These game sessions must be very short (less than 5 minutes and a maximum of 3 sessions during the day). Each session involves reflection and scent work which require a lot of concentration from our dog. If the session is too long or if we repeat too many sessions on the same day, we risk failure. It is better to stop on a positive note, even if it seems to us that the last game proposed was very easy to perform. Beginners need time to develop their skills as they go along. And let’s not forget that learning takes place optimally when the dog is not stressed and therefore not put under pressure.
In the same vein, there is no need to “motivate” our dog by repeating the request (“search” for example). While our dog is focused on the track of the lost object, he mainly uses his sight and sense of smell. Repetitions of “search”, “search”, “search” distract him and overwhelm his ears and brain with unnecessary information. This is only distraction, not motivation.
There is no need to help them unduly, for example, by pointing to the location of the hidden object. Staring at the object and turning completely towards it are already important indications. The game is for our dogs to develop their olfactory skills, it is not a game of speed or performance. When our dog stops searching, the game is over, either temporarily because a few moments of rest will be enough for him, or permanently depending on our dog. Let’s respect his learning pace.
Let’s also respect his recovery pace: a busy weekend means a greater need for rest. The ideal is then to offer our dog an easier search game: a few treats scattered, without hiding them, at home or in the lawn will do the trick (see “treat search“).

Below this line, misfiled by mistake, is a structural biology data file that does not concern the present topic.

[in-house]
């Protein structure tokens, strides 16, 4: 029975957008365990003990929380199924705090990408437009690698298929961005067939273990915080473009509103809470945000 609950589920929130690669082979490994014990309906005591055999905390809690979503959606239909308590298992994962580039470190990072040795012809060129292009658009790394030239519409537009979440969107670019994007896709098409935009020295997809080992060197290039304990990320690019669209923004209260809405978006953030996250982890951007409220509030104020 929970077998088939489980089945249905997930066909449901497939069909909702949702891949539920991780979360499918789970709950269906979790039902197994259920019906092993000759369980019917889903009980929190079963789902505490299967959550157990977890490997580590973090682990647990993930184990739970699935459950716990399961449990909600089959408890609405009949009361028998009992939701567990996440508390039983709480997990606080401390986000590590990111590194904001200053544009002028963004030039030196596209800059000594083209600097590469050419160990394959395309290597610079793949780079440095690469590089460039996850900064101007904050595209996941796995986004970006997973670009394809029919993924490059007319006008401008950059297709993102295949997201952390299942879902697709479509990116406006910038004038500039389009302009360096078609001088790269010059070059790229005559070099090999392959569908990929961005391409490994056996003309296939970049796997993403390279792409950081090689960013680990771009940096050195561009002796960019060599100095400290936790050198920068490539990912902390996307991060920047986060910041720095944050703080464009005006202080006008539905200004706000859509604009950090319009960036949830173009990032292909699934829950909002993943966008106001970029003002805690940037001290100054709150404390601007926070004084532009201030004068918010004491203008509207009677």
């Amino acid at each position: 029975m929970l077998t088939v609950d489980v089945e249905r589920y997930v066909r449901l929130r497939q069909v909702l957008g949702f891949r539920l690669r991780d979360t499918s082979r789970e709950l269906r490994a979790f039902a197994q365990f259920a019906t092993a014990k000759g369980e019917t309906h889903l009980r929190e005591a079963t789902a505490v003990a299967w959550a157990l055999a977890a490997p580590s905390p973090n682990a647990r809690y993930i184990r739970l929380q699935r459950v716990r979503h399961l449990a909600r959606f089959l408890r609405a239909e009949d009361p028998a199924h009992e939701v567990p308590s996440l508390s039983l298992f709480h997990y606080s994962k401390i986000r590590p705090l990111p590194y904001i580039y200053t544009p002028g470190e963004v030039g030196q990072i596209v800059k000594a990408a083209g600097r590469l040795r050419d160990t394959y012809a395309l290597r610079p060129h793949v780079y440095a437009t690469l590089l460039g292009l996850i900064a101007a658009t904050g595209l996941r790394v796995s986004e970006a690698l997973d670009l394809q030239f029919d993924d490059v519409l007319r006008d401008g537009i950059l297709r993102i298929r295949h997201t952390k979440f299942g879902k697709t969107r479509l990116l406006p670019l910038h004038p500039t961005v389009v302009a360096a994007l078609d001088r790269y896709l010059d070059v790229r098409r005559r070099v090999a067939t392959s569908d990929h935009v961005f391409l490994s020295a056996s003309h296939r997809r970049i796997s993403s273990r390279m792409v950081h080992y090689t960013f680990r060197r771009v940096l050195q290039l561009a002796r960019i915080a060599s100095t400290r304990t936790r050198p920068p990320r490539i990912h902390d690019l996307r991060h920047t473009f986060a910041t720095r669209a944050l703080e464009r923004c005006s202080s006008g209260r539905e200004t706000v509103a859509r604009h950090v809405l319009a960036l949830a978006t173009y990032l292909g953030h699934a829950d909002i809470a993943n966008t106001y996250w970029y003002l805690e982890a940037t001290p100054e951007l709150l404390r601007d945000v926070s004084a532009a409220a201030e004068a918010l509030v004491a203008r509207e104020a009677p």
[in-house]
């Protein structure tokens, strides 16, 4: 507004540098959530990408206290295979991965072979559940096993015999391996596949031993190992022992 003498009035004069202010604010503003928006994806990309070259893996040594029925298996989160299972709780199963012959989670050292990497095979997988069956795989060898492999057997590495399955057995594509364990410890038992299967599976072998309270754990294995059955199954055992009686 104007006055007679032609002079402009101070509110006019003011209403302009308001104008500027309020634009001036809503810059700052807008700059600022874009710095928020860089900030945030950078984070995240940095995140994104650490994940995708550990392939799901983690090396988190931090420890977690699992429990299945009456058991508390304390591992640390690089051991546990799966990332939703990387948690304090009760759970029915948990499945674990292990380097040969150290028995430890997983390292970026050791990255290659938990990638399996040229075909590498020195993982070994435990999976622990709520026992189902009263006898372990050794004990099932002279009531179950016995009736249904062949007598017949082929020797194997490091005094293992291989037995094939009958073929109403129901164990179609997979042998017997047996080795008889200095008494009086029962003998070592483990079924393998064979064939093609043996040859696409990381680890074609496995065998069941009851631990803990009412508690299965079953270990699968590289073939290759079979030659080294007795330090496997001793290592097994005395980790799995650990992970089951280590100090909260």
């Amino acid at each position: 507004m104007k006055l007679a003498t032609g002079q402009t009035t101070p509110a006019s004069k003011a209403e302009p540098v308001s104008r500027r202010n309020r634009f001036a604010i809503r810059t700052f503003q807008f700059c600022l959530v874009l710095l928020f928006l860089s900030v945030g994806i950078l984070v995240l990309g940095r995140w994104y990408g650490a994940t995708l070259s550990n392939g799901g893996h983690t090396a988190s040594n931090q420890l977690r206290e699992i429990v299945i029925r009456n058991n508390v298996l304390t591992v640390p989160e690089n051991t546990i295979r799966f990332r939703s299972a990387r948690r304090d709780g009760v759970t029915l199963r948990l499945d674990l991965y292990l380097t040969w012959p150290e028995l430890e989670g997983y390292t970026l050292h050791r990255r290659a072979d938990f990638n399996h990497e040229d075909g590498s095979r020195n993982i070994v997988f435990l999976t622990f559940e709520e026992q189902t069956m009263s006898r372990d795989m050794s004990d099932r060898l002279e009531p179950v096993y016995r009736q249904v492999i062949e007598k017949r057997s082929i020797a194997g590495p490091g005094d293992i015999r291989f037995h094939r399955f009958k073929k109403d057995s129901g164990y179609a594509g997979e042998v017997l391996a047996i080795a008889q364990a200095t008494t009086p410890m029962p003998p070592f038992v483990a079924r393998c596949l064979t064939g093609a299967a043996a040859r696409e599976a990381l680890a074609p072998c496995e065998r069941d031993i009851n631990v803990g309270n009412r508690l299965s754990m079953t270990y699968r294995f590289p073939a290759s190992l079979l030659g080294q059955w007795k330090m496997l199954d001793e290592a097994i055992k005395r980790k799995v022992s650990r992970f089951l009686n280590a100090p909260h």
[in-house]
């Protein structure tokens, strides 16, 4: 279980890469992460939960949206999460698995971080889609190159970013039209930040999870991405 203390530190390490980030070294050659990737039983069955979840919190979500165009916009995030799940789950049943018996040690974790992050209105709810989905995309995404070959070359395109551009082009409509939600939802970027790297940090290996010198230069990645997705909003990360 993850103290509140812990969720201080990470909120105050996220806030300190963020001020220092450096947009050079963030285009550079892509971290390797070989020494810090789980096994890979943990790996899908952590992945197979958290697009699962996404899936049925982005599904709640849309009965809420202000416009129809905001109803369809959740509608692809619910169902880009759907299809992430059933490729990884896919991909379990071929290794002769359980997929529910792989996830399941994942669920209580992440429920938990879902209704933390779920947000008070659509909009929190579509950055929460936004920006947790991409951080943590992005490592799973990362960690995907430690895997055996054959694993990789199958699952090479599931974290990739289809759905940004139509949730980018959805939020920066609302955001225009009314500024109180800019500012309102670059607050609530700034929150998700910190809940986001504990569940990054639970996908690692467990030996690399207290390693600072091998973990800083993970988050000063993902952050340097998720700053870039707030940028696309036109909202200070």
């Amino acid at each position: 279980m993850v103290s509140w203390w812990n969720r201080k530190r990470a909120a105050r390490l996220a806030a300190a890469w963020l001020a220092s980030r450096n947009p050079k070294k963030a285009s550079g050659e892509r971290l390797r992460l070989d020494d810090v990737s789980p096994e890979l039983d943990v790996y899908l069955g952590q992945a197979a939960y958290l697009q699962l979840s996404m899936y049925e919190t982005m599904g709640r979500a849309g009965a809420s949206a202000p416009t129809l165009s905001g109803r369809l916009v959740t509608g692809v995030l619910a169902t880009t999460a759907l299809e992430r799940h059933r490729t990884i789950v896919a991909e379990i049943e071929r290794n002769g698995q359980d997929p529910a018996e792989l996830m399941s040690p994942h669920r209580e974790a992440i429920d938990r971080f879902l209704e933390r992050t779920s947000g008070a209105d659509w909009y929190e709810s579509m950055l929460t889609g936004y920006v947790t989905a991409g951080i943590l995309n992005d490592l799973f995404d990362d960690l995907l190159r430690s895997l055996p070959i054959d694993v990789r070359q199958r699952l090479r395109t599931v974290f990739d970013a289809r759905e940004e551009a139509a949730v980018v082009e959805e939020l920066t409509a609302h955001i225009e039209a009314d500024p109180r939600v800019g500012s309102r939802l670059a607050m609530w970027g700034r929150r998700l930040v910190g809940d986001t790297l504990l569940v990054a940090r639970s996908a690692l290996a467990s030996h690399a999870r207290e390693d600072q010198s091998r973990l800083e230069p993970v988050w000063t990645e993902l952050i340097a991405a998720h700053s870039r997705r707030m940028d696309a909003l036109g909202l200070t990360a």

Those who do not cope
If our dog is not interested in the toy, let’s ask ourselves how to make it more interesting. We can use a new toy (novelty appeal), a pencil case in which to hide treats (a sock with a knot in it can also contain treats). We can also offer it a special treat (a tasty reward to chew, for example). It’s up to us to offer him an interesting and attractive object.
If our dog likes the object but he is not interested in finding it, it is probably because it is too difficult for him (physically if our dog is old, sick or injured / emotionally if our dog is not at ease in the environment for example / if we have skipped steps in the learning process / if the container is challenging or scary). It is up to us to offer him a game that matches his physical and/or emotional abilities.
Some dogs could also accept playing with certain objects but not with others: metal keys for example are not very pleasant to play with.
On the other hand, if our dog “likes” the container or camouflage objects “too much”, he might give them his full attention and forget about the toy. Our dog could also feel pressured and will prefer to destroy or shred the container (quick fix) rather than try to calmly solve the problem. It is up to us to take into account our dog’s tolerance level.
- Offer an exceptional object / treat appreciated by our dog;
- Choose suitable containers;
- Increase the difficulty, step by step;
- Offer learning without pressure;
- Short sessions are a must;
- Offer a game adapted to our dog’s needs, expectations and abilities.